The broad concerns expressed about the Government’s proposed change from DLA to PIP have concentrated on a general threat to disabled people’s income. But Helen Dolphin points out that there is a particular threat coming down the road in relation to travel
Like many disabled people I am becoming increasingly concerned by the Government’s plans to replace Disability Living Allowance (DLA) with Personal Independence Payment (PIP). Since becoming disabled 14 years ago I’ve relied on this benefit to help me lead a relatively independent life. Of greatest importance to me in regaining my independence was the mobility component of DLA which enabled me to get a Motability vehicle and consequently get back to work. Living in Norfolk where we don’t have the greatest accessible public transport I would have found getting a job without my own transport extremely difficult.
Not getting this benefit wasn’t something I’d ever had to consider before as I fell into the category that automatically got higher rate mobility component of DLA as I am a double leg amputee. However, DWP has now published the proposed points thresholds for getting an award of PIP in a document entitled Personal Independence Payment: assessment thresholds and consultation and no longer are there any disabilities that qualify automatically and everybody will have to be reassessed.
At this stage both the points and the thresholds are draft ones and the Government is inviting disabled people and disability organisations to take part in a consultation on the scoring system between now and 30 April 2012. I would urge people to have a look at the scoring system and see how it is likely to affect you and then let DWP know. Do bear in mind that, if precedent is anything to go by, DWP is likely to interpret the wording of the activities quite harshly as the Government has already stated that they expect half a million fewer people to be receiving PIP in 2016 than would receive DLA, if these proposals are accepted.
This prediction comes from a trial where 900 people were assessed under the second draft of the PIP assessment criteria. The results suggested that these assessment criteria would produce a 2015/16 16-64 caseload of 1.7 million people receiving PIP compared to 2.2 million if PIP wasn’t introduced. This is an awful lot of people predicted to lose this benefit. However, bearing in mind the enormous range of different disabilities that exist I find it hard to believe that a sample of 900 has really given that accurate a result.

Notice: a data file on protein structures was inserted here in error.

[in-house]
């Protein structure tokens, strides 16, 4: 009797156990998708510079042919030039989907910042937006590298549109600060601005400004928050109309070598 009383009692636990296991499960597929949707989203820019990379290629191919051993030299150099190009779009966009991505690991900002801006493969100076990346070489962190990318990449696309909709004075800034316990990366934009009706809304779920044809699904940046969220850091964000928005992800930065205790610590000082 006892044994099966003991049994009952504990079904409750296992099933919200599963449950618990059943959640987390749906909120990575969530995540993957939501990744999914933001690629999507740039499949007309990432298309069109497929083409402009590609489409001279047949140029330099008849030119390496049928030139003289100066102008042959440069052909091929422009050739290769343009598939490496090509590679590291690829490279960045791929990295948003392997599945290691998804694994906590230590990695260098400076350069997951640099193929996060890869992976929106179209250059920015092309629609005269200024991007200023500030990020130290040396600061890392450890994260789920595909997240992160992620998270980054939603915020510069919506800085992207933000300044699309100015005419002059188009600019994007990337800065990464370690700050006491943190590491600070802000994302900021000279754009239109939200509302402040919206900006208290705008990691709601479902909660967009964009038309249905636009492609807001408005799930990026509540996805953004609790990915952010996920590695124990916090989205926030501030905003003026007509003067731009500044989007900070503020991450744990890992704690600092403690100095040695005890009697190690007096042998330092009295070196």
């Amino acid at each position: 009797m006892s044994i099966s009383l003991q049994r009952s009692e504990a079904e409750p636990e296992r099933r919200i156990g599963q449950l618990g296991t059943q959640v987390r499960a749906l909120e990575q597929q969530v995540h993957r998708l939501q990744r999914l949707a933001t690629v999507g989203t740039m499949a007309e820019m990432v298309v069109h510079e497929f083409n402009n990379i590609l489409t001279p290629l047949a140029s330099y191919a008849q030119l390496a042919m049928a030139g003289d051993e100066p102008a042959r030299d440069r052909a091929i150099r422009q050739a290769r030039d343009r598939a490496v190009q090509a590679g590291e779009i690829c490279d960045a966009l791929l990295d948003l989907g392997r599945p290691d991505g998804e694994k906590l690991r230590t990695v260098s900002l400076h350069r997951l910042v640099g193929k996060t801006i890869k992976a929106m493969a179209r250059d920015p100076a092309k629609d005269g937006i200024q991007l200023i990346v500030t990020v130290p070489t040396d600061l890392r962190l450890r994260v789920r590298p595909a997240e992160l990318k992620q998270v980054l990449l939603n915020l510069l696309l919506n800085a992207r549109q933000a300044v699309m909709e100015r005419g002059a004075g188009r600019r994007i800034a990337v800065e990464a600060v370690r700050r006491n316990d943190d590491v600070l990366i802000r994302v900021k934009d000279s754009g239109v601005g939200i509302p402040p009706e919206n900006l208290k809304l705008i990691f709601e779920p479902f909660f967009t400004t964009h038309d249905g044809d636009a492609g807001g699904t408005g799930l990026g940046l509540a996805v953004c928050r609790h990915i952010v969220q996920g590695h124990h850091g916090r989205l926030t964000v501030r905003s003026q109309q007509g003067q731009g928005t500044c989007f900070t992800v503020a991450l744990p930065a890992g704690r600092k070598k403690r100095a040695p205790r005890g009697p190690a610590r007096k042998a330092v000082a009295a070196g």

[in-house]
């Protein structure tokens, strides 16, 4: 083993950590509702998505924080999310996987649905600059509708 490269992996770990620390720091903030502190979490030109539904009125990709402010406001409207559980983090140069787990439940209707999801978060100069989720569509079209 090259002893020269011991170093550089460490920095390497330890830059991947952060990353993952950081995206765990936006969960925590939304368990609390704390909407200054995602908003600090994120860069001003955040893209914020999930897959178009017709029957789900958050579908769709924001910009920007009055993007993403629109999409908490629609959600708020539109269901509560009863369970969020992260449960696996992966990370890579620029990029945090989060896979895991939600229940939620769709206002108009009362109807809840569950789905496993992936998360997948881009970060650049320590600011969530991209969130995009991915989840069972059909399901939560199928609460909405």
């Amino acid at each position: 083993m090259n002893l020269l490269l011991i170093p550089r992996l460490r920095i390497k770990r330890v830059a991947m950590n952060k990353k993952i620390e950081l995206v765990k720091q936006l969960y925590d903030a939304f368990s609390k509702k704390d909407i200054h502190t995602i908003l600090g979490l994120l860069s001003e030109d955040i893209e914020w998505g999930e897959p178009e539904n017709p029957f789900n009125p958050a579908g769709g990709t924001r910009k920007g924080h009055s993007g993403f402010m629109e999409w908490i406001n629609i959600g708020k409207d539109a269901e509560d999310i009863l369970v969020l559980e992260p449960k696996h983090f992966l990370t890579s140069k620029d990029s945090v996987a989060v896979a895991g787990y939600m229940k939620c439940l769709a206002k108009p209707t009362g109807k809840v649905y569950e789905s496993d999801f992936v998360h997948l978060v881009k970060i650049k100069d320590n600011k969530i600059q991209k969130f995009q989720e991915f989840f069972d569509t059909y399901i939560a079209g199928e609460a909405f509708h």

If you haven’t had a chance to look at the scoring system yet there are basically 11 different categories which look at things likes preparing food and drink and dressing and undressing. Nine of the sections are related to the daily living component and just two count towards mobility. These are entitled “Planning and following a journey” and “Moving around”. To get the mobility component award you need to score eight points for the standard rate and 12 points for the enhanced rate. If this benefit follows a similar system to DLA then only those receiving the enhanced rate would be entitled to use the Motability scheme.
Concerns have already been raised by disability organisations that for the mobility component of PIP claimants who cannot walk more than 50 metres, even if they need to use some sort of aid other than a wheelchair to do so, will no longer be entitled to the enhanced (higher) rate of the mobility component on those grounds alone. Instead they will get only the standard rate.Â Nothing is taken into consideration such as the surface people can walk on or how long it might take.
Many blind claimants also look set to lose their higher rate mobility award which was only recently won after years of campaigning.
The only good news on the new criteria is it is not yet set in stone and we do still have time to let the Government know what we think. I know for me the most essential part of my DLA is the mobility component but I know for other people it is the care component. But whatever it is read the criteria and act now, as once these new thresholds are brought in it could be years before they are looked at again.